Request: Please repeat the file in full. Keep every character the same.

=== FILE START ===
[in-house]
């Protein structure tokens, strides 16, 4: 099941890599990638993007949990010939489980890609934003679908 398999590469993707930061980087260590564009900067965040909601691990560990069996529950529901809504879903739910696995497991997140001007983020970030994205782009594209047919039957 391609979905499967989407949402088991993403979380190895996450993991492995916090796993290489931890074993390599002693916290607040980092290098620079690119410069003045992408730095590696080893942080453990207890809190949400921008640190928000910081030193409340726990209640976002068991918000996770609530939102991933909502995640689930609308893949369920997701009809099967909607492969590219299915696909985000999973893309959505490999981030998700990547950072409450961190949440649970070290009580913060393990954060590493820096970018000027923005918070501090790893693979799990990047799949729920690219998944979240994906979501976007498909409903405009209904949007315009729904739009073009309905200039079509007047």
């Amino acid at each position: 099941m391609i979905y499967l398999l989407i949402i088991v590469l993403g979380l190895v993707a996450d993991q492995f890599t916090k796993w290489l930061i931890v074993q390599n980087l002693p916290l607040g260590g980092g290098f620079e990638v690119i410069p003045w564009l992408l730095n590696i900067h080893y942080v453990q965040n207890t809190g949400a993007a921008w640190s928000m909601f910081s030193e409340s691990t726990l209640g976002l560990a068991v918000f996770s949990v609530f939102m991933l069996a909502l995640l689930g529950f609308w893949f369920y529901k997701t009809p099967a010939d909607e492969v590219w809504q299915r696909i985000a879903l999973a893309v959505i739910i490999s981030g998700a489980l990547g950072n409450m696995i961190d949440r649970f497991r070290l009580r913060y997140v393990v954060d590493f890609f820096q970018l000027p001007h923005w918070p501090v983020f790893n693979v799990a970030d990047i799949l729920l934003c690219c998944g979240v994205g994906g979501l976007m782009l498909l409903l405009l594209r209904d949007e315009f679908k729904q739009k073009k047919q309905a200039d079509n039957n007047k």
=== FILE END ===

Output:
[in-house]
């Protein structure tokens, strides 16, 4: 099941890599990638993007949990010939489980890609934003679908 398999590469993707930061980087260590564009900067965040909601691990560990069996529950529901809504879903739910696995497991997140001007983020970030994205782009594209047919039957 391609979905499967989407949402088991993403979380190895996450993991492995916090796993290489931890074993390599002693916290607040980092290098620079690119410069003045992408730095590696080893942080453990207890809190949400921008640190928000910081030193409340726990209640976002068991918000996770609530939102991933909502995640689930609308893949369920997701009809099967909607492969590219299915696909985000999973893309959505490999981030998700990547950072409450961190949440649970070290009580913060393990954060590493820096970018000027923005918070501090790893693979799990990047799949729920690219998944979240994906979501976007498909409903405009209904949007315009729904739009073009309905200039079509007047």
């Amino acid at each position: 099941m391609i979905y499967l398999l989407i949402i088991v590469l993403g979380l190895v993707a996450d993991q492995f890599t916090k796993w290489l930061i931890v074993q390599n980087l002693p916290l607040g260590g980092g290098f620079e990638v690119i410069p003045w564009l992408l730095n590696i900067h080893y942080v453990q965040n207890t809190g949400a993007a921008w640190s928000m909601f910081s030193e409340s691990t726990l209640g976002l560990a068991v918000f996770s949990v609530f939102m991933l069996a909502l995640l689930g529950f609308w893949f369920y529901k997701t009809p099967a010939d909607e492969v590219w809504q299915r696909i985000a879903l999973a893309v959505i739910i490999s981030g998700a489980l990547g950072n409450m696995i961190d949440r649970f497991r070290l009580r913060y997140v393990v954060d590493f890609f820096q970018l000027p001007h923005w918070p501090v983020f790893n693979v799990a970030d990047i799949l729920l934003c690219c998944g979240v994205g994906g979501l976007m782009l498909l409903l405009l594209r209904d949007e315009f679908k729904q739009k073009k047919q309905a200039d079509n039957n007047k």